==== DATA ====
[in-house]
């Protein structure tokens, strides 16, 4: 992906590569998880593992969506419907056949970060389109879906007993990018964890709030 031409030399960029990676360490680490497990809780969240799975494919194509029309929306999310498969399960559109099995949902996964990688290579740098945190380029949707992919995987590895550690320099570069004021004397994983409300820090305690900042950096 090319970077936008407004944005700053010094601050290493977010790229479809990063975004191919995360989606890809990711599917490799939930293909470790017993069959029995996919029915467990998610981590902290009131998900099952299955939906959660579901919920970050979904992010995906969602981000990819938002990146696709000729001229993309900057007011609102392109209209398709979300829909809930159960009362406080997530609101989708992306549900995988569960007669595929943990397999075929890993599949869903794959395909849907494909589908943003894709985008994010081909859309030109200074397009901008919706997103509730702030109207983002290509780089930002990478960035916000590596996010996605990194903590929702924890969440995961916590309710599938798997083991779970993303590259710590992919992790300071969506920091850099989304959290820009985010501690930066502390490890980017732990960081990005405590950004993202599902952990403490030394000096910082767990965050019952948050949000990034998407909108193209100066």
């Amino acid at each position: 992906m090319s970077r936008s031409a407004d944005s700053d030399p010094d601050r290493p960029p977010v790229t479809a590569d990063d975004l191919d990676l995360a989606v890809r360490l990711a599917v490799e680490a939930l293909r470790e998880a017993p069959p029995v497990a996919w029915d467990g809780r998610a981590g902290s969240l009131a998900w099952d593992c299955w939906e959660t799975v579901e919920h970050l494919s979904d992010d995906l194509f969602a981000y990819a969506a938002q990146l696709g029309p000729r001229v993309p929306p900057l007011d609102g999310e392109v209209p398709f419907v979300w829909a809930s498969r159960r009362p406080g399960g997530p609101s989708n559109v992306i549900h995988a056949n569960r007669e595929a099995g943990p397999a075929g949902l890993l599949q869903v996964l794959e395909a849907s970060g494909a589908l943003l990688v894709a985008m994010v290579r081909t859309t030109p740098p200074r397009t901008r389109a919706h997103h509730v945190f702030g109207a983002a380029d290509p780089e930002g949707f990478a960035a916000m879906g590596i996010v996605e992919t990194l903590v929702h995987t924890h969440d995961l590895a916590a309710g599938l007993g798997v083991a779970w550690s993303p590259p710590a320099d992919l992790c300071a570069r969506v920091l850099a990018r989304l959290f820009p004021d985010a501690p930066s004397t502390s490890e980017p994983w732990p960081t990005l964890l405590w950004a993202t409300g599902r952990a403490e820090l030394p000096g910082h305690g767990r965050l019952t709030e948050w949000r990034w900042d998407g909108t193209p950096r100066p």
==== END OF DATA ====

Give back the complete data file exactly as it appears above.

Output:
[in-house]
């Protein structure tokens, strides 16, 4: 992906590569998880593992969506419907056949970060389109879906007993990018964890709030 031409030399960029990676360490680490497990809780969240799975494919194509029309929306999310498969399960559109099995949902996964990688290579740098945190380029949707992919995987590895550690320099570069004021004397994983409300820090305690900042950096 090319970077936008407004944005700053010094601050290493977010790229479809990063975004191919995360989606890809990711599917490799939930293909470790017993069959029995996919029915467990998610981590902290009131998900099952299955939906959660579901919920970050979904992010995906969602981000990819938002990146696709000729001229993309900057007011609102392109209209398709979300829909809930159960009362406080997530609101989708992306549900995988569960007669595929943990397999075929890993599949869903794959395909849907494909589908943003894709985008994010081909859309030109200074397009901008919706997103509730702030109207983002290509780089930002990478960035916000590596996010996605990194903590929702924890969440995961916590309710599938798997083991779970993303590259710590992919992790300071969506920091850099989304959290820009985010501690930066502390490890980017732990960081990005405590950004993202599902952990403490030394000096910082767990965050019952948050949000990034998407909108193209100066």
């Amino acid at each position: 992906m090319s970077r936008s031409a407004d944005s700053d030399p010094d601050r290493p960029p977010v790229t479809a590569d990063d975004l191919d990676l995360a989606v890809r360490l990711a599917v490799e680490a939930l293909r470790e998880a017993p069959p029995v497990a996919w029915d467990g809780r998610a981590g902290s969240l009131a998900w099952d593992c299955w939906e959660t799975v579901e919920h970050l494919s979904d992010d995906l194509f969602a981000y990819a969506a938002q990146l696709g029309p000729r001229v993309p929306p900057l007011d609102g999310e392109v209209p398709f419907v979300w829909a809930s498969r159960r009362p406080g399960g997530p609101s989708n559109v992306i549900h995988a056949n569960r007669e595929a099995g943990p397999a075929g949902l890993l599949q869903v996964l794959e395909a849907s970060g494909a589908l943003l990688v894709a985008m994010v290579r081909t859309t030109p740098p200074r397009t901008r389109a919706h997103h509730v945190f702030g109207a983002a380029d290509p780089e930002g949707f990478a960035a916000m879906g590596i996010v996605e992919t990194l903590v929702h995987t924890h969440d995961l590895a916590a309710g599938l007993g798997v083991a779970w550690s993303p590259p710590a320099d992919l992790c300071a570069r969506v920091l850099a990018r989304l959290f820009p004021d985010a501690p930066s004397t502390s490890e980017p994983w732990p960081t990005l964890l405590w950004a993202t409300g599902r952990a403490e820090l030394p000096g910082h305690g767990r965050l019952t709030e948050w949000r990034w900042d998407g909108t193209p950096r100066p």